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Global Marine Engineering (GME), a Dutch manufacture of thrusters for vessels worldwide, has recently received a 500 kW motor from Hoyer. The motor is used in a powerful thruster that can rotate 360 degrees, thereby making it easier for a ship to manoeuvre precisely even at low speeds.
When large container ships, ferries and other sea vessels navigate in and out of difficult and busy harbours, they need to be able to manoeuvre precisely and reliably, even at low speeds. This is where bow thrusters are an enormous help. Global Marine Engineering, for whom Hoyer is the primary supplier of electric motors, specialises in the manufacture of these propellers and Hoyer recently delivered a 500 kW motor certified according to the Russian RMRS standard for a retractable azimuth bow thruster.
According to Robin Franken, Managing Director of Global Marine Engineering, having the right certifications is one of the factors that makes Hoyer an ideal partner.
“The motor is installed in our new retractable azimuth thruster, which is our model GRA1350. An azimuth thruster can rotate 360 degrees, which vastly improves the vessel’s ability to manoeuvre. The thruster is powerful enough that it can also be used for primary forward motion, and it is used to manoeuvre the ship at low speeds. In this case, the client has specified that the thruster be certified in accordance with RMRS, so it is a big advantage for us that Hoyer can supply motors that already have the necessary certifications.”
The majority of motors that Hoyer delivers to Global Marine Engineering are standardised and already type-approved in accordance with the requirements set by major maritime classification companies such as ABS, LRS and DNV-GL. As a result, Hoyer can often achieve a fast delivery time. Robin Franken also emphasises the reliability and quality of the motors as the main reasons for selecting Hoyer as a supplier.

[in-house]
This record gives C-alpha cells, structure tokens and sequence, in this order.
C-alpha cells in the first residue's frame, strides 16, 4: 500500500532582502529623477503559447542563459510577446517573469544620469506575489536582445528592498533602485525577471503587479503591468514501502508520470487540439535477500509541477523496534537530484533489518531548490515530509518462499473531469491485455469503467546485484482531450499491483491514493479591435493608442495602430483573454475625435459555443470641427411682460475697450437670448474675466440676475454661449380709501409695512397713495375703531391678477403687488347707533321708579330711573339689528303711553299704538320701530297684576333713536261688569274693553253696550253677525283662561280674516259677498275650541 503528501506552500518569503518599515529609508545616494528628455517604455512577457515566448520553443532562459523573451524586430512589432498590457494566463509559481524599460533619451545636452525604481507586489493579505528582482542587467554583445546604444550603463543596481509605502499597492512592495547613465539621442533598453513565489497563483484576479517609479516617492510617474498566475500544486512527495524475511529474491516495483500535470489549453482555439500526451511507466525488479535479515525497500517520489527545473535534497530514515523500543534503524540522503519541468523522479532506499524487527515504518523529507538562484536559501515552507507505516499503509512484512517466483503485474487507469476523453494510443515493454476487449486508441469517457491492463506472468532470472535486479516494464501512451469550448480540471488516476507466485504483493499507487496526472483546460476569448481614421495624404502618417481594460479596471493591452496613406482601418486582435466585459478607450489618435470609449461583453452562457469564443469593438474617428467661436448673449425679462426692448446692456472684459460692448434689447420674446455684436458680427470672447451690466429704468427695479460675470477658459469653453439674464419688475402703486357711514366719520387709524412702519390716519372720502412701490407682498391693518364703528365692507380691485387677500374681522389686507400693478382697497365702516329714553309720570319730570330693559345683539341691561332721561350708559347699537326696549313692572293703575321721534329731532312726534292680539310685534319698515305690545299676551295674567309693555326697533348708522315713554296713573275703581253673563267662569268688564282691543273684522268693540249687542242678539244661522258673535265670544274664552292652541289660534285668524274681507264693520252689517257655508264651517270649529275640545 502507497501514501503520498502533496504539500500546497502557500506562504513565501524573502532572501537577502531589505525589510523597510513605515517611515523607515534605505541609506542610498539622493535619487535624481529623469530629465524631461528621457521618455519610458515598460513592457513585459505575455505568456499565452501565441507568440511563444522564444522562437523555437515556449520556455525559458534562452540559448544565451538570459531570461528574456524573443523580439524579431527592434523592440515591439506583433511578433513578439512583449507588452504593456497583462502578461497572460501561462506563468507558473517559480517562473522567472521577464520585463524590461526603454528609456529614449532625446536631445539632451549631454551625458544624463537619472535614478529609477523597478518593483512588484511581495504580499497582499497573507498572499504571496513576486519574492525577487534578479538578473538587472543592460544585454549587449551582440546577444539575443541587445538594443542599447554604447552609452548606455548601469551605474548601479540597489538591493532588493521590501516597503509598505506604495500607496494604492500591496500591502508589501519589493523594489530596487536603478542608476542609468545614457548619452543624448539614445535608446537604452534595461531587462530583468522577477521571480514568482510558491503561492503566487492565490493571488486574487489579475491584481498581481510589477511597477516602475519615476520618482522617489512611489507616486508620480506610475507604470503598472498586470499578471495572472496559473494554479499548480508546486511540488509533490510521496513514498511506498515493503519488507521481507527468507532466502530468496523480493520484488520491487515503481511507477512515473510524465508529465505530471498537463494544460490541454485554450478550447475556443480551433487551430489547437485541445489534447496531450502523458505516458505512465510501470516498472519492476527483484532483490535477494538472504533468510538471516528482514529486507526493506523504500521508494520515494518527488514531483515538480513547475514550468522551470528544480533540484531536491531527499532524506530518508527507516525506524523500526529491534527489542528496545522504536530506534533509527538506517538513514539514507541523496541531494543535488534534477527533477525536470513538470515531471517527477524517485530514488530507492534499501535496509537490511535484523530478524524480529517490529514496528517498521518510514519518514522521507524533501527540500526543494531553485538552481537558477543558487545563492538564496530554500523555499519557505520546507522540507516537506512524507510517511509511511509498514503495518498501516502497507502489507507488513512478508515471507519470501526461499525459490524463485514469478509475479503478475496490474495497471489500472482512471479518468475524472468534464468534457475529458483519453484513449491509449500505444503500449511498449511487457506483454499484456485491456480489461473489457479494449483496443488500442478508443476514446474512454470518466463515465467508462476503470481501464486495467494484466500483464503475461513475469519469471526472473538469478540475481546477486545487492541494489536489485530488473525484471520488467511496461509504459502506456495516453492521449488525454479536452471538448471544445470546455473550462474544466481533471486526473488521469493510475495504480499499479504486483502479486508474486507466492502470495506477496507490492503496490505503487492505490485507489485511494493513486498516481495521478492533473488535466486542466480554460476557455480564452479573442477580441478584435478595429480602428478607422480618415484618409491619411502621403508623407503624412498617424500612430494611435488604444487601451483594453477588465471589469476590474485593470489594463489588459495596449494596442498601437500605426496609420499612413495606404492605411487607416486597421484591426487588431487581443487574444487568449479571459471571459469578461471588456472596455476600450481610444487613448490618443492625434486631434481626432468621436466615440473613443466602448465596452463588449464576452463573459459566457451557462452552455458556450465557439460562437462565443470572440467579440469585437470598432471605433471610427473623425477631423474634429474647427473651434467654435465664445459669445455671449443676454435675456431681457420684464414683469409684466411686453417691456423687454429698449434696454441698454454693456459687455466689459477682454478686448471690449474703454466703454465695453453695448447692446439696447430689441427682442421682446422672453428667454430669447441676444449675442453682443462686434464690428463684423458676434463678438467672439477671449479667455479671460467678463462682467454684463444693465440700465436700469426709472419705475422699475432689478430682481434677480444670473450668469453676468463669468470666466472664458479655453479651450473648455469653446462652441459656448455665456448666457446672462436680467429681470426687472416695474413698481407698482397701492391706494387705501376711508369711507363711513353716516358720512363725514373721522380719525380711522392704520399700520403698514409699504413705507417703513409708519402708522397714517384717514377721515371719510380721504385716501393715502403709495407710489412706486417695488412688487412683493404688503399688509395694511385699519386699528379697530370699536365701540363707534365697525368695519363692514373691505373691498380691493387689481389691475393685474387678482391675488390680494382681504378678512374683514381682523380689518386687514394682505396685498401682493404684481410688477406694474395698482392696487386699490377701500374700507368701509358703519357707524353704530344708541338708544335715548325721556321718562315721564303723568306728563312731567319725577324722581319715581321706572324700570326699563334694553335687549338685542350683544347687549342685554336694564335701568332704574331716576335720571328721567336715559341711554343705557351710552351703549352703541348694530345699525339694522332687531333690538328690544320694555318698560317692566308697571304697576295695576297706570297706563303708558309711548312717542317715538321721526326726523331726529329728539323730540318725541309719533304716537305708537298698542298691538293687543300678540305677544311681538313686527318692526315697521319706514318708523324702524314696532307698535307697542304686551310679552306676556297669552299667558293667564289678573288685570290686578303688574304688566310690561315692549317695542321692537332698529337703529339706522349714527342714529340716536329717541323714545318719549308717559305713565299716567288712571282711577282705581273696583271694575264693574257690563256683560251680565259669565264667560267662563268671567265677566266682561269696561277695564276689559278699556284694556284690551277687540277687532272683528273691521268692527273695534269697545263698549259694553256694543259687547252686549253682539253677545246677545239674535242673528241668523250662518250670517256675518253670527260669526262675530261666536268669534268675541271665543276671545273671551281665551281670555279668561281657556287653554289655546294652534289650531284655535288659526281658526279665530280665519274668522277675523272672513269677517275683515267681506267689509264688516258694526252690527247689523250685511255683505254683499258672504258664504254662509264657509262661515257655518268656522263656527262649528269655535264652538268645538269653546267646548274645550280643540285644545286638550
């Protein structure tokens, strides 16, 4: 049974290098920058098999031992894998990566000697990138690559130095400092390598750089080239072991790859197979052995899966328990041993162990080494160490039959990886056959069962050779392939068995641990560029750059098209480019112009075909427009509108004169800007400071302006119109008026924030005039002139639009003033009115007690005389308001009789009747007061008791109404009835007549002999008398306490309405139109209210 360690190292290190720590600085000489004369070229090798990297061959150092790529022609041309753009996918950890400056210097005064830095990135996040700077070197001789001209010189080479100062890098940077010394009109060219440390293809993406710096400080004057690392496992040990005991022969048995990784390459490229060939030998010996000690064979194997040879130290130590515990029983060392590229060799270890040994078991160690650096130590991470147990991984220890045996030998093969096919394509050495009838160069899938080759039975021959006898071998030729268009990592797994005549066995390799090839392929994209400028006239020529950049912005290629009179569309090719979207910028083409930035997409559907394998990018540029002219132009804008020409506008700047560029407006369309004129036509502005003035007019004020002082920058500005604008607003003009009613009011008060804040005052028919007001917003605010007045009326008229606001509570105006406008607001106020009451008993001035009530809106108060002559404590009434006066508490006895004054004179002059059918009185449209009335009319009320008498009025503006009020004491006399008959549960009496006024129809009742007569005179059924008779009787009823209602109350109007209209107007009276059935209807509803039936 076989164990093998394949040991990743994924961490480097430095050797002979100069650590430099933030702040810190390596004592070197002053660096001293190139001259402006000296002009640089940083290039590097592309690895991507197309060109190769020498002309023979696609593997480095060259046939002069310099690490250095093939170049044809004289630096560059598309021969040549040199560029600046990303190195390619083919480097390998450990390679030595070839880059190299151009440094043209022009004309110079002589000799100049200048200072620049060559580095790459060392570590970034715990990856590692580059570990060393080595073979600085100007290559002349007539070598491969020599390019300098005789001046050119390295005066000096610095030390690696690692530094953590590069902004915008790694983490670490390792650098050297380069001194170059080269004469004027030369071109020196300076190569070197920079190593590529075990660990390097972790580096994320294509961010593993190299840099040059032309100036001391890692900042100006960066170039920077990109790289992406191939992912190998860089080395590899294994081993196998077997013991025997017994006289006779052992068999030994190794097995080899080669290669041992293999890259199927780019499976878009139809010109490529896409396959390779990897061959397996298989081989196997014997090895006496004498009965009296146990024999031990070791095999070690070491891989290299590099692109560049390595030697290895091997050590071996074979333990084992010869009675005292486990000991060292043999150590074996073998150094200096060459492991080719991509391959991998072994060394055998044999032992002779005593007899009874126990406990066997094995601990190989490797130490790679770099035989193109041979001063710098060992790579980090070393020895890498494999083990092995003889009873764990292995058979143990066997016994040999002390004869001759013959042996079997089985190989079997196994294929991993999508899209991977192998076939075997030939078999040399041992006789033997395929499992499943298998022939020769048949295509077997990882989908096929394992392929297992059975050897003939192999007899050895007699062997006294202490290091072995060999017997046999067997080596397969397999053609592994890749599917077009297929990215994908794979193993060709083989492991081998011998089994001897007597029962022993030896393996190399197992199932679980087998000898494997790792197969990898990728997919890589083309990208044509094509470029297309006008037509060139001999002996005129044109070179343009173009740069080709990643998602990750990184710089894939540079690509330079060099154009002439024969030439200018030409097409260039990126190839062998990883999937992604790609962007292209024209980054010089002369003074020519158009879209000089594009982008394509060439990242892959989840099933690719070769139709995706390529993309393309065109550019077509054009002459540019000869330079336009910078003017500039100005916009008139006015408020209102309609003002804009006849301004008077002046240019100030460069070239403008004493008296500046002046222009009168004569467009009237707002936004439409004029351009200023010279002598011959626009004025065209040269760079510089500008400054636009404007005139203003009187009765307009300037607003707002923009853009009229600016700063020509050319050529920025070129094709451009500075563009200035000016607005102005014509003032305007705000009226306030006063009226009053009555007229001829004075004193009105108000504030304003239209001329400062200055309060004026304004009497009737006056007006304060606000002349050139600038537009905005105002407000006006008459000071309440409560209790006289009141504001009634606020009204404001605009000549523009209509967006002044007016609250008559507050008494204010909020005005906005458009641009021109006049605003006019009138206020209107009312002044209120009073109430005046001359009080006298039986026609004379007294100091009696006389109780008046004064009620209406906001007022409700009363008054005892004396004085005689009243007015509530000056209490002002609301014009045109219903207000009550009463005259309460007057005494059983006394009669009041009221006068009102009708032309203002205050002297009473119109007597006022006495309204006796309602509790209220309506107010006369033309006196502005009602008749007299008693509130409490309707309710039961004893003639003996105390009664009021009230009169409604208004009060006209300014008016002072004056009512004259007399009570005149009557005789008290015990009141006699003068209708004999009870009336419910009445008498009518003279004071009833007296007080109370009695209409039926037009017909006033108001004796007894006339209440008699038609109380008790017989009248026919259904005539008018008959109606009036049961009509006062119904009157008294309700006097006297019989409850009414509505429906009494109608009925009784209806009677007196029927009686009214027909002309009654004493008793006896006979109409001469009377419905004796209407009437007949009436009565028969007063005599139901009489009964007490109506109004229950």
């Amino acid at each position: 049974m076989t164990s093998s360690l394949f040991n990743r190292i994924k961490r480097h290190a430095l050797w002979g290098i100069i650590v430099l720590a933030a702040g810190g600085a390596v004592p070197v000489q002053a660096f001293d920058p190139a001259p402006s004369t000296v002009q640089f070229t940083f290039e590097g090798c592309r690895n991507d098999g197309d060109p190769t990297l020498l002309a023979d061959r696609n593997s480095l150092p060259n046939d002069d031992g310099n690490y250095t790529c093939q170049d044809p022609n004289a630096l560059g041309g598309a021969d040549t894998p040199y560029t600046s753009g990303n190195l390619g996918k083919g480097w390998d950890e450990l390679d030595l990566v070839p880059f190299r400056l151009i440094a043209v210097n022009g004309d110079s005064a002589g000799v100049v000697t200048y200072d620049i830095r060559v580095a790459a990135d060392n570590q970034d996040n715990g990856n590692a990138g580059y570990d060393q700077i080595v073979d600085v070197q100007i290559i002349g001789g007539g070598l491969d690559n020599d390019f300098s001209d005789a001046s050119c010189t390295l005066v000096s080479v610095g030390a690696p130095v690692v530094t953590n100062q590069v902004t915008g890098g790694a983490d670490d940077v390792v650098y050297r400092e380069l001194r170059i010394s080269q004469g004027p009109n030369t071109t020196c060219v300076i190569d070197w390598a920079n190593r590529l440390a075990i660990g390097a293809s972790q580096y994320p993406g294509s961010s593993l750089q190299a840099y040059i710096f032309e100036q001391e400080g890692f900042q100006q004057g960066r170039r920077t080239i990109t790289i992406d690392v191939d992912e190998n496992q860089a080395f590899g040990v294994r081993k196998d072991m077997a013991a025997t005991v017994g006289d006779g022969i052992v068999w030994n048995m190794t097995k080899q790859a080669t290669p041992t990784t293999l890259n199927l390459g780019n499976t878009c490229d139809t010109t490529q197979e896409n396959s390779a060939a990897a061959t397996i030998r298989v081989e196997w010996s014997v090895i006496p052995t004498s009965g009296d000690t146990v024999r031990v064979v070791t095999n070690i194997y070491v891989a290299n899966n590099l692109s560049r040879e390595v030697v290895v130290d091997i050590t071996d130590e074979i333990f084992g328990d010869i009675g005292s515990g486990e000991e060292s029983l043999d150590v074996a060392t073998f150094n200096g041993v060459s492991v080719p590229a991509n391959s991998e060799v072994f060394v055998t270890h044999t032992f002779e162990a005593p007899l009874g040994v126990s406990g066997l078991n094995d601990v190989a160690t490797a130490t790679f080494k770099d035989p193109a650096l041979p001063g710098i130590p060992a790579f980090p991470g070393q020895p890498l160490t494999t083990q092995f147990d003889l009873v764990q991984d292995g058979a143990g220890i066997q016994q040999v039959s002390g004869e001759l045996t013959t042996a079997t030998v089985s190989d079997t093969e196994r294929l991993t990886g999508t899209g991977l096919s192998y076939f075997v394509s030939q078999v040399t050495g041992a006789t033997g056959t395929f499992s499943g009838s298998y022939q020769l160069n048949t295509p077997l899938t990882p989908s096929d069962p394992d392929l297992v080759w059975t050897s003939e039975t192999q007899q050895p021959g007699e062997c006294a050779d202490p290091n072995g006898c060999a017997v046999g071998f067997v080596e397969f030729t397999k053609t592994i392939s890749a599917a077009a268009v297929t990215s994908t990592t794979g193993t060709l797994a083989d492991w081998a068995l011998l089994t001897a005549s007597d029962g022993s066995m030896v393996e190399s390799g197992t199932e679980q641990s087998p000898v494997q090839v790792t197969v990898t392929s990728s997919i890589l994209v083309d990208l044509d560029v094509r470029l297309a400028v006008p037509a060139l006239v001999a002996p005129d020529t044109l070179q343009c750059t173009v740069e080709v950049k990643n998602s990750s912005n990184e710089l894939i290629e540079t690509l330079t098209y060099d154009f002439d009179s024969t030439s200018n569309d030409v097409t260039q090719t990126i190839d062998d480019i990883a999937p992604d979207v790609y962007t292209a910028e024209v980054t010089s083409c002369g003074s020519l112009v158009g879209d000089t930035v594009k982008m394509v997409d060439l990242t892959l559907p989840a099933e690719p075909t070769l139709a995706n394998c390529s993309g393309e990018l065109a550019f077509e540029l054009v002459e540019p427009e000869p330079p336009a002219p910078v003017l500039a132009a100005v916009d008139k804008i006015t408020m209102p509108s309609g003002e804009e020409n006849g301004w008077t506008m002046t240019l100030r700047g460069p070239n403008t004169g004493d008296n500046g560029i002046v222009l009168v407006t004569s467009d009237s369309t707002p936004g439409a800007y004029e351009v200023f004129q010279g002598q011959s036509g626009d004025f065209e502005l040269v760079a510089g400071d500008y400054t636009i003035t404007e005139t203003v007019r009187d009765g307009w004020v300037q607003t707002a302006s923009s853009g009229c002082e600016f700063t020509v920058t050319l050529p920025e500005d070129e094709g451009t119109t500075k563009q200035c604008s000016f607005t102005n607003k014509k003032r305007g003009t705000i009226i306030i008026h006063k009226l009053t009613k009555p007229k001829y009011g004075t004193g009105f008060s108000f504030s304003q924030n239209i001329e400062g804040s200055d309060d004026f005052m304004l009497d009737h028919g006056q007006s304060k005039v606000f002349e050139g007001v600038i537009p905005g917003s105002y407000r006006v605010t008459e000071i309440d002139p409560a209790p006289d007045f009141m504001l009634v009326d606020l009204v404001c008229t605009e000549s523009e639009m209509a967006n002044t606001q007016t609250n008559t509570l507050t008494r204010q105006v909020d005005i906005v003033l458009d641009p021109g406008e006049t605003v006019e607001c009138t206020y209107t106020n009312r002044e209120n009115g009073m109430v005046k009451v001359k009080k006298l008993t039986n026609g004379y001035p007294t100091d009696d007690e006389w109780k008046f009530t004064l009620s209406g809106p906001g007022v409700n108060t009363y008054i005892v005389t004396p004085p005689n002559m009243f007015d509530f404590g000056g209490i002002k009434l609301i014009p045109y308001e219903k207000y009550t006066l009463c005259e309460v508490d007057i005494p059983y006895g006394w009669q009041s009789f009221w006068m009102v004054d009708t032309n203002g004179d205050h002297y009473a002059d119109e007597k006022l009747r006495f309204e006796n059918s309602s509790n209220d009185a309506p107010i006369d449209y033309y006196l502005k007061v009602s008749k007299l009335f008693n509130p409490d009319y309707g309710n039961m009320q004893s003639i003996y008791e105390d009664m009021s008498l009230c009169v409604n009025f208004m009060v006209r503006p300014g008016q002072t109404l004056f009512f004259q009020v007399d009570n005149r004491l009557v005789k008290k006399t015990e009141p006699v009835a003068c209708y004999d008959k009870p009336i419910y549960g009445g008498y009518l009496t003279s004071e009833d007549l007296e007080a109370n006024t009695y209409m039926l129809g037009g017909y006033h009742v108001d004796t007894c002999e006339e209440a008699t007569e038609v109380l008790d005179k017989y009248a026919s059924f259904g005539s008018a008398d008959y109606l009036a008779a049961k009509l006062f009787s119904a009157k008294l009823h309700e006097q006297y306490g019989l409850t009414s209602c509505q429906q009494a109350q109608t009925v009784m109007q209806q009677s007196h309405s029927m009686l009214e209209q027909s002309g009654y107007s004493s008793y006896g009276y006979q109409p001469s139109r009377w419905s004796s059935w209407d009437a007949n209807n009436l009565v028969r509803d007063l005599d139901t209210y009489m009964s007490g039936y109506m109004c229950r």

“Our motto is ‘first time is right,’; it is important for us that our clients can rely on the quality of our products. We supply thrusters for ships from around the world, among others for ships built at Austal in Australia, and Damen, which has built a large amount of vessels in different countries. These days, almost all ships are fitted with bow thrusters. Many older ships are refurbished with them once they’re docked as well. So as you can see, this is a growing business area.”
In the bow of most modern ships, there is often a hidden electrically powered propeller known as the bow thruster, which is located below the surface of the water. When the propeller is activated, the ship can move sideways, independently of the ship’s main engine. A bow thruster can be enormously helpful for the ship’s crew when it is time to dock or execute other precise manoeuvres. The technology is not only used on ships, but also on many other types of marine vessels such as floating cranes and search and rescue ships.
GME bow thrusters can also be used for so-called dynamic positioning, in which an advanced system of GPS sensors and computer software continuously adjusts the ship’s position to counterbalance the effects of wind and the ocean current. One of the ways in which dynamic positioning can be used is to maintain a fixed position in places where it is not possible to anchor.